Even though it is run mostly by sixteen to twenty year olds, the organization is breaking boundaries and is now working on a Leadership Training Workshop, in Jessore.

Among its various projects is one where they collect books and donate those to schools for underprivileged children. Aalok Shishu Shikkhaloy in Agargaon and Ekmattra in Mirpur have been the beneficiaries of this project.
Website: www.1di.org
Email: 1d.initiative@gmail.com

Help Our People Empathize or Hope was started by the students, faculty members and alumni of Independent University Bangladesh (IUB) in April 2006 as a platform for the students of IUB to engage in community service work, which is now open to absolutely anyone who wishes to get involved. One of its prime objectives is to organize charity events and raise funds for important causes and also to collaborate with other NGOs. At the beginning Hope worked extensively for street children and also collaborated with Streetwise an NGO working for street children. There is also a scholarship program run by Hope where they pay for the education of meritorious but poor students. And only recently they were able to successfully plan and arrange an Iftar that was meant to raise funds to buy toys and clothes for the children of Shishu Hospital's non-paying ward.

Sabrina Ahmad, spokesperson for Hope, when asked about their current projects said, “We currently have a correspondence program with the senior citizens of an old home in Gazipur where we write to them and basically maintain contact.” And besides Hope is also in the habit of arranging discussions that are meant to make the youth more aware about the history of Bangladesh and its independence.

Project Bangladesh Foundation
One of the most well known youth organizations of Bangladesh, Project Bangladesh started their journey with the Amra Bangladesh wristbands. These red and green wristbands, not only seen as a symbol of patriotism but also of unity, inspired the youth of Bangladesh to be proactive and be assertive about their beliefs.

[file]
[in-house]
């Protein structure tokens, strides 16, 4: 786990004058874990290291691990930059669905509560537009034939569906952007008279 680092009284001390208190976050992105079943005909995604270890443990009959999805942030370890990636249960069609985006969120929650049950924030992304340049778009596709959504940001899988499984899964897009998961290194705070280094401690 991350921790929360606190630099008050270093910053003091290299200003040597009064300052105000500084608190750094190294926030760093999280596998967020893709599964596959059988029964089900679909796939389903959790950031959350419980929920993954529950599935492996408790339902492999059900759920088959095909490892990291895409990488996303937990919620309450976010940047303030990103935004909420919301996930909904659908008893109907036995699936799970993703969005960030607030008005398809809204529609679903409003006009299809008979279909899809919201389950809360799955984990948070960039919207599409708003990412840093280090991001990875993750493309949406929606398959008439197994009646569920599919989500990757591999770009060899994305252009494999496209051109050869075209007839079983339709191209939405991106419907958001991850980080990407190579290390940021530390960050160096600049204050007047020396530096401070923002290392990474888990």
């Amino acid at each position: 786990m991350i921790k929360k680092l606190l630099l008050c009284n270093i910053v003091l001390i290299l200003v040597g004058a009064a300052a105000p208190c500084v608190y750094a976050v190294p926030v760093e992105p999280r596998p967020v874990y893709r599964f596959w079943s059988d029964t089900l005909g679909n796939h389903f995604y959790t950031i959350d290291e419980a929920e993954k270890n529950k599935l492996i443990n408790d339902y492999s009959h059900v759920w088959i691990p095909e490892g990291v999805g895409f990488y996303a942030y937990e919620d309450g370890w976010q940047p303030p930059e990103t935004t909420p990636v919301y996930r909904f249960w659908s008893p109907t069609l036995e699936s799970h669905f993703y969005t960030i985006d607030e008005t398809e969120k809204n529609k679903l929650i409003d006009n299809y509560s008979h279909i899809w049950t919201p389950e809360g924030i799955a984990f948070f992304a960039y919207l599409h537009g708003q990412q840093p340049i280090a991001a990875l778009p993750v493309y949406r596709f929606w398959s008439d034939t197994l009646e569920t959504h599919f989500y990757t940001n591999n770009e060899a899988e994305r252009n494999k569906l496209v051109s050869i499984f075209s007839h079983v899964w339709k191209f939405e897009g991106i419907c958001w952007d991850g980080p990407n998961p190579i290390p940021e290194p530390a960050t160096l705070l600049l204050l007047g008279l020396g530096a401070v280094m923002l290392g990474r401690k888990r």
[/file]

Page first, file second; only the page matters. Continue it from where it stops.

Founded in the summer of 2005 by five friends, Project Bangladesh has worked for several charities and causes, including orphanages, the Acid Survivours Foundation, International Center for Diarrhoeal Disease Research, Bangladesh (ICDDR,B) and for SIDR relief. But this organization is not only a charity. Rafaan Seraj, one of the founding members, reiterated that the real aim of PBF is to be a creative and socially responsible enterprise and work to create new ideas, businesses, products and services, targeted especially to the youth. Rafaan Seraj observed, “We believe that it is only by creating and encouraging new initiatives and new businesses that we will bring about positive changes in our communities.” And following on that belief in 2006 they created the competition titled Project dYouth that turned out to be a huge success.
Website: www.project-bangladesh.com
Email: info@project-bangladesh.com

Jaago Foundation
Jaago solely exists to give the underprivileged children a better chance in life. Initiated on April 2007 by a group of young students, this charitable organization focuses on battling malnutrition and illiteracy among the underprivileged and poverty stricken children of Bangladesh. And as of now it has managed to successfully initiate an English medium school that is free of cost on November 29, 2007. The founders of Jaago largely believe in education being the fundamental right that needs to be fulfilled regardless of age, gender or social class.

Among its various programs, Jaago has one where any one can sponsor a child from its school. Korvi Rakshand, one of the founders stressed, “We send each sponsor updates about the child he or she is sponsoring, so the sponsor knows of the child's progress.” Korvi, describing how the students for the school are picked, said, “We actually go to the child's home personally and see for ourselves if the child needs our help and then take necessary measures to enroll the child in our school.” Currently the school has eighty children and seventy sposonsors.

Operating largely with the help from volunteers from different backgrounds Jaago now even has a program where they are teaching adults basic Math, English and computer skills under the title, 'Adult Development Program'. Right now almost twenty volunteers are working with Jaago.
Website: www.jaago.com.bd
Email: info@jaago.com.bd

Billy Joe Armstrong, when asked why Green Day came to be once said, “It's better than laying bricks.” It might seem much more inviting to spend your spare times at home socializing over the internet, but you will be amazed to find that working for something that you believe in is a lot more satisfying and fulfilling. Most of the organizations mentioned above would not turn you away if you want to get involved, and we recommend that you stop with the 'brick business' and contact them asap!



home | The Daily Star Home

2009 The Daily Star